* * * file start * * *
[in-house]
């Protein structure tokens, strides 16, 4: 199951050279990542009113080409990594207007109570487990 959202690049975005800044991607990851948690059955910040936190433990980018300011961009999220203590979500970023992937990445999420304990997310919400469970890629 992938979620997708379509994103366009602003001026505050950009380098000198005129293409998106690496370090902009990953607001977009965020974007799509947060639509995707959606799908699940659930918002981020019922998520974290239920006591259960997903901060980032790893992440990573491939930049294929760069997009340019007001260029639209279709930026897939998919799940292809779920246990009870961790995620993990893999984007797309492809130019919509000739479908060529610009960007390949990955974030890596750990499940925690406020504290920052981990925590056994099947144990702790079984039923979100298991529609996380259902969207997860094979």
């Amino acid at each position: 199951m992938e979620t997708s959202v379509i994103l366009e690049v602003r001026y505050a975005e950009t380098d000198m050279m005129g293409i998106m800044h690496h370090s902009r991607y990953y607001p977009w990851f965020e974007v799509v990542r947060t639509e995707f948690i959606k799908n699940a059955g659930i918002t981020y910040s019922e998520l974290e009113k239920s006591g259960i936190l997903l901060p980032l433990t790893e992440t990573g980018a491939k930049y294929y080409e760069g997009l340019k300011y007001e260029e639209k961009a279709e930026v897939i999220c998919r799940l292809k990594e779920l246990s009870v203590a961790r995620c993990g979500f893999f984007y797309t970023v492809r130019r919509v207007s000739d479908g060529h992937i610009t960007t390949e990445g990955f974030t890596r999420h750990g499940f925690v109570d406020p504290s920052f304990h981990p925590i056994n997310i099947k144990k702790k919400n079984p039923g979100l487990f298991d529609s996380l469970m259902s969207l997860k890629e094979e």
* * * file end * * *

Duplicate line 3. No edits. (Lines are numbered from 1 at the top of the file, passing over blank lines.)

């Amino acid at each position: 199951m992938e979620t997708s959202v379509i994103l366009e690049v602003r001026y505050a975005e950009t380098d000198m050279m005129g293409i998106m800044h690496h370090s902009r991607y990953y607001p977009w990851f965020e974007v799509v990542r947060t639509e995707f948690i959606k799908n699940a059955g659930i918002t981020y910040s019922e998520l974290e009113k239920s006591g259960i936190l997903l901060p980032l433990t790893e992440t990573g980018a491939k930049y294929y080409e760069g997009l340019k300011y007001e260029e639209k961009a279709e930026v897939i999220c998919r799940l292809k990594e779920l246990s009870v203590a961790r995620c993990g979500f893999f984007y797309t970023v492809r130019r919509v207007s000739d479908g060529h992937i610009t960007t390949e990445g990955f974030t890596r999420h750990g499940f925690v109570d406020p504290s920052f304990h981990p925590i056994n997310i099947k144990k702790k919400n079984p039923g979100l487990f298991d529609s996380l469970m259902s969207l997860k890629e094979e």